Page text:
Nova Scorpii 2007 wasn't a big deal when two Japanese nova hunters, Yuji Nakamura and Yukio Sakurai, independently discovered it at 9th magnitude on February 4th. But it brightened and brightened, peaking at magnitude 3.8 on Friday the 16th. As February the 27th it was down to about 5.4 and by March 1st it was about 6.0, but then it started dropping fast: to 10th magnitude as of March 6th.
Scorpius is up in the south-southeast before the first light of dawn. You can't miss brilliant Jupiter shining near it, as shown here. The nova (also named V1280 Scorpii) is 9° southeast of Antares and a couple degrees northeast of Epsilon Scorpii; at declination –32° 21', right ascension 16h 57.7m.
Be out and looking just as morning twilight begins at your site. To find when this occurs, make sure you've entered your location and correct time zone into our online almanac. Bundle up, and make it an early-morning adventure!
Here are the most recent observations submitted to the American Association of Variable Star Observers (AAVSO), which has also put up a comparison-star chart
And a second nova right nearby!
On February 21st came surprise news: another nova had gone off in Scorpius, a mere 3° south of the first!
Yuji Nakamura, codiscoverer of the first one, found the new object at magnitude 9.3 on two CCD images taken at February 19.86 Universal Time. A day later, at February 20.85 UT, K. Itagaki confirmed the new star; it's at right ascension 16h 56m 59s, declination –35° 21.8' (2000.0 coordinates). He judged it to be magnitude 8.8. Nova Scorpii 2007 #2 (also named V1281 Sco) was also independently discovered by Hideo Nishimura on the morning of the 20th Japanese time; he called it magnitude 9.2. See the AAVSO Alert Notice.
No brightening was in store for this one, however. As of March 7th it was down to magnitude 11. It is probably much farther away than the first nova; its spectrum shows sharp absorption lines due to interstellar gas, a sign that its light is probably dimmed a great deal by intervening interstellar gas and dust.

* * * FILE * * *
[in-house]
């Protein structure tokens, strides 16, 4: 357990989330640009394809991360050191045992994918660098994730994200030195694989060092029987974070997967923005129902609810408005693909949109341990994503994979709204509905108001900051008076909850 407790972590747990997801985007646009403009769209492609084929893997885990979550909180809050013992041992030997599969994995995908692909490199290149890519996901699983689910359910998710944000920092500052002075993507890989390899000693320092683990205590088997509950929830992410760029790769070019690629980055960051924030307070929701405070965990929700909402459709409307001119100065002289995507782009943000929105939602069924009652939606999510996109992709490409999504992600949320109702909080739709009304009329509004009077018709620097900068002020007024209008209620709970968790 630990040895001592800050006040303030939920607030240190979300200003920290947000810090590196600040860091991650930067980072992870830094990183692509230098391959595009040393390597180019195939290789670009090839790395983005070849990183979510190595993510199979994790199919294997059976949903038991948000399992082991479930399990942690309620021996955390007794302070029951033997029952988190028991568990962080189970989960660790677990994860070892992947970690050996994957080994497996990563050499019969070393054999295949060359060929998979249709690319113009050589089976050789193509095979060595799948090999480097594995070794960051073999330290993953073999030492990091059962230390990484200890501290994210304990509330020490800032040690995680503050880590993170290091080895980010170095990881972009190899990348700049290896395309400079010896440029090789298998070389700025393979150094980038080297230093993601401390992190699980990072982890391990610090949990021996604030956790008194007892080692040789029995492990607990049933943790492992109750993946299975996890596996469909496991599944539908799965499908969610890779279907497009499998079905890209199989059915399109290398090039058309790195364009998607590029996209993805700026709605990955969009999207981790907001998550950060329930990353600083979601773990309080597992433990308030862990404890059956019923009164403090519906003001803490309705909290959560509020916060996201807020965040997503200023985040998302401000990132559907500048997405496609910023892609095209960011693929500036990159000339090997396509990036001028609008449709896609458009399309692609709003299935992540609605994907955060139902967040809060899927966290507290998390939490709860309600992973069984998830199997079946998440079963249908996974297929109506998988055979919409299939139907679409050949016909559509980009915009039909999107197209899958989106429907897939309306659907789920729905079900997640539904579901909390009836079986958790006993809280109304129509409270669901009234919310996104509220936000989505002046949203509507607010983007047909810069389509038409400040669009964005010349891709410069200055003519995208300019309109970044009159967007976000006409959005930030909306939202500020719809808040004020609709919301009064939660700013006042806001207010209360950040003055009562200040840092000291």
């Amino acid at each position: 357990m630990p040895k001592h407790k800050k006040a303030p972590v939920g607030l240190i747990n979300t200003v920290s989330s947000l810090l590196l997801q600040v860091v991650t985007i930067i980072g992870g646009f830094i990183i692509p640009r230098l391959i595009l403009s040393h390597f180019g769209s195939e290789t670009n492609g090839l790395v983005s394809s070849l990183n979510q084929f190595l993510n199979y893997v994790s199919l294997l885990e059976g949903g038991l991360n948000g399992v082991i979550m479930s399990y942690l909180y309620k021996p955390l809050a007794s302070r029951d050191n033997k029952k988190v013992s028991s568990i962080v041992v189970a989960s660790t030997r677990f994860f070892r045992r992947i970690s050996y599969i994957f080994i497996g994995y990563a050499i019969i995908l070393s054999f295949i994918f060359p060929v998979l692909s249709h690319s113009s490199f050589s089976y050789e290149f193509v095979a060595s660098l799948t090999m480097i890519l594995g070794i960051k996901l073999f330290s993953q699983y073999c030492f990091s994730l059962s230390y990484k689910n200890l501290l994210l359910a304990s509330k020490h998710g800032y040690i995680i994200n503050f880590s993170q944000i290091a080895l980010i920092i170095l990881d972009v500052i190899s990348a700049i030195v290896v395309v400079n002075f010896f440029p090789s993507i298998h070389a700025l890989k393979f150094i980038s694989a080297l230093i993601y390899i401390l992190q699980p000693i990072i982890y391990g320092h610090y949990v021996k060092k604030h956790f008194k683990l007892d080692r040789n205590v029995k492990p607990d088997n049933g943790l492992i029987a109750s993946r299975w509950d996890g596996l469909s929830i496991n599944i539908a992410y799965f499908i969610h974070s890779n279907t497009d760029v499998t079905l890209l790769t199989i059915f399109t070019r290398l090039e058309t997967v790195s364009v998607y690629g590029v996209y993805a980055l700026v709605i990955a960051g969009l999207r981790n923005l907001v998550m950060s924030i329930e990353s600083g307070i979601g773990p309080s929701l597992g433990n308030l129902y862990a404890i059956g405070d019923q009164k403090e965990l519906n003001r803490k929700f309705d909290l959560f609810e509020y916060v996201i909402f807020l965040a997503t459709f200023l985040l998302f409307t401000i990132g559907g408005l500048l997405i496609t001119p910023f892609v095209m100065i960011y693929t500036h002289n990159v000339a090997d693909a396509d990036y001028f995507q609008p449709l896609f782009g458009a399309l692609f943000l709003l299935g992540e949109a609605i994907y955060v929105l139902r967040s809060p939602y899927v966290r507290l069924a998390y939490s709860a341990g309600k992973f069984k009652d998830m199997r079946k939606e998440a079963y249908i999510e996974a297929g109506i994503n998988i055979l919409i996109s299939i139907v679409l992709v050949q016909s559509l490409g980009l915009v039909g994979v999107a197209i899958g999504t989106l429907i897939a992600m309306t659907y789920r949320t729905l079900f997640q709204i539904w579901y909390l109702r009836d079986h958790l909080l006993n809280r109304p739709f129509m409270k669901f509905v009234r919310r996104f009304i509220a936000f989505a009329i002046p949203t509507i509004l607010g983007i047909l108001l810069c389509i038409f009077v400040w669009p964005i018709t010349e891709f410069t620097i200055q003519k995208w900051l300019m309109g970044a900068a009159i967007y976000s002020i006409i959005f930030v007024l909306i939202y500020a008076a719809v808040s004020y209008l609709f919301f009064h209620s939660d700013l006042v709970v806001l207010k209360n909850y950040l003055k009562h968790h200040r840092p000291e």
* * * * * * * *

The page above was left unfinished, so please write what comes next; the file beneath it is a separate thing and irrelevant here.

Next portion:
So, what is a nova?
A classical nova occurs when fresh hydrogen from a donor star builds up on the surface of a hot white dwarf. Eventually the bottom of the hydrogen layer becomes hot and dense enough to ignite the hydrogen-fusion reaction, and the entire layer enshrouding the white dwarf suddenly explodes as a hydrogen bomb.
In its first days a nova is essentially an expanding, opaque photosphere, like the surface of a hot star growing larger. Eventually the outward-flying layer thins, cools, reddens, and becomes transparent.
The change was evident in the nova's evolving spectrum. On February 20th, Italian astronomers at the Padova Astronomical Observatory reported (in IAU Electronic Telegram No. 852) that "the nova has concluded the pre-maximum phase, characterized by a pure-absorption spectrum. . . . The spectrum is now completely dominated by a rich forest of strong permitted emission lines that display deep P-Cyg profiles," a shape indicating that the light was coming from an expanding shell of gas that was at least semitransparent. Measurement of the spectral lines' profile showed that the shell was expanding at a speed of about 600 kilometers per second.